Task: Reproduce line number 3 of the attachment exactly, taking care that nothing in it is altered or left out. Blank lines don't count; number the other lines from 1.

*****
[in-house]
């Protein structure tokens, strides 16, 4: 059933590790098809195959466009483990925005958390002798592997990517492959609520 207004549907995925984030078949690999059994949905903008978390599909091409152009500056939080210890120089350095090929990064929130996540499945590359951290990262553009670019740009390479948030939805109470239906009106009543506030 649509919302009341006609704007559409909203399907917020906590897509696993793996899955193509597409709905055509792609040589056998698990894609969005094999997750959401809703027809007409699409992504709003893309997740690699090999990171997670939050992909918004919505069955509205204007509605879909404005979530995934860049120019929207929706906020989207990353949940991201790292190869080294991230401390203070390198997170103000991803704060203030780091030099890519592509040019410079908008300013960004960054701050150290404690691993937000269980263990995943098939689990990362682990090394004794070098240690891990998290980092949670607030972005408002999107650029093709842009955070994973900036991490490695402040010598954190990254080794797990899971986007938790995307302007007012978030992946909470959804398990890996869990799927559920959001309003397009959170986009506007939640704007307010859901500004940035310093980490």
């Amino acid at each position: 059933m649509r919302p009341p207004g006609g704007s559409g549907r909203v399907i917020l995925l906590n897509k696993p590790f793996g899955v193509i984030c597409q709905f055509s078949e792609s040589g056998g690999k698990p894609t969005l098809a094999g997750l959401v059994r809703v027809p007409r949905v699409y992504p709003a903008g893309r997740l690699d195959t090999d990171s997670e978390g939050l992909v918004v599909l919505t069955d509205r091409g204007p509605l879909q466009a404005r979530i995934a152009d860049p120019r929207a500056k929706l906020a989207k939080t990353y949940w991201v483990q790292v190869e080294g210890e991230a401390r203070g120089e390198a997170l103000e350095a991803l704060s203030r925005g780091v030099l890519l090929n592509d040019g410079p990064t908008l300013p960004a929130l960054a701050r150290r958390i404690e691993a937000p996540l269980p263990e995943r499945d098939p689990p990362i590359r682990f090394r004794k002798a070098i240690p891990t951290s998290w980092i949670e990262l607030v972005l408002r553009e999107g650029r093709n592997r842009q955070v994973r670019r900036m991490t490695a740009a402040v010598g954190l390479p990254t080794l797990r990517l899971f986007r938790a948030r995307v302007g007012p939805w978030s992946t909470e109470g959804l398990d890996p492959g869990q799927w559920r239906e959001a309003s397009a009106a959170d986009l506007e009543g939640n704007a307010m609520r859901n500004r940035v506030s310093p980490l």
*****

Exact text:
């Amino acid at each position: 059933m649509r919302p009341p207004g006609g704007s559409g549907r909203v399907i917020l995925l906590n897509k696993p590790f793996g899955v193509i984030c597409q709905f055509s078949e792609s040589g056998g690999k698990p894609t969005l098809a094999g997750l959401v059994r809703v027809p007409r949905v699409y992504p709003a903008g893309r997740l690699d195959t090999d990171s997670e978390g939050l992909v918004v599909l919505t069955d509205r091409g204007p509605l879909q466009a404005r979530i995934a152009d860049p120019r929207a500056k929706l906020a989207k939080t990353y949940w991201v483990q790292v190869e080294g210890e991230a401390r203070g120089e390198a997170l103000e350095a991803l704060s203030r925005g780091v030099l890519l090929n592509d040019g410079p990064t908008l300013p960004a929130l960054a701050r150290r958390i404690e691993a937000p996540l269980p263990e995943r499945d098939p689990p990362i590359r682990f090394r004794k002798a070098i240690p891990t951290s998290w980092i949670e990262l607030v972005l408002r553009e999107g650029r093709n592997r842009q955070v994973r670019r900036m991490t490695a740009a402040v010598g954190l390479p990254t080794l797990r990517l899971f986007r938790a948030r995307v302007g007012p939805w978030s992946t909470e109470g959804l398990d890996p492959g869990q799927w559920r239906e959001a309003s397009a009106a959170d986009l506007e009543g939640n704007a307010m609520r859901n500004r940035v506030s310093p980490l």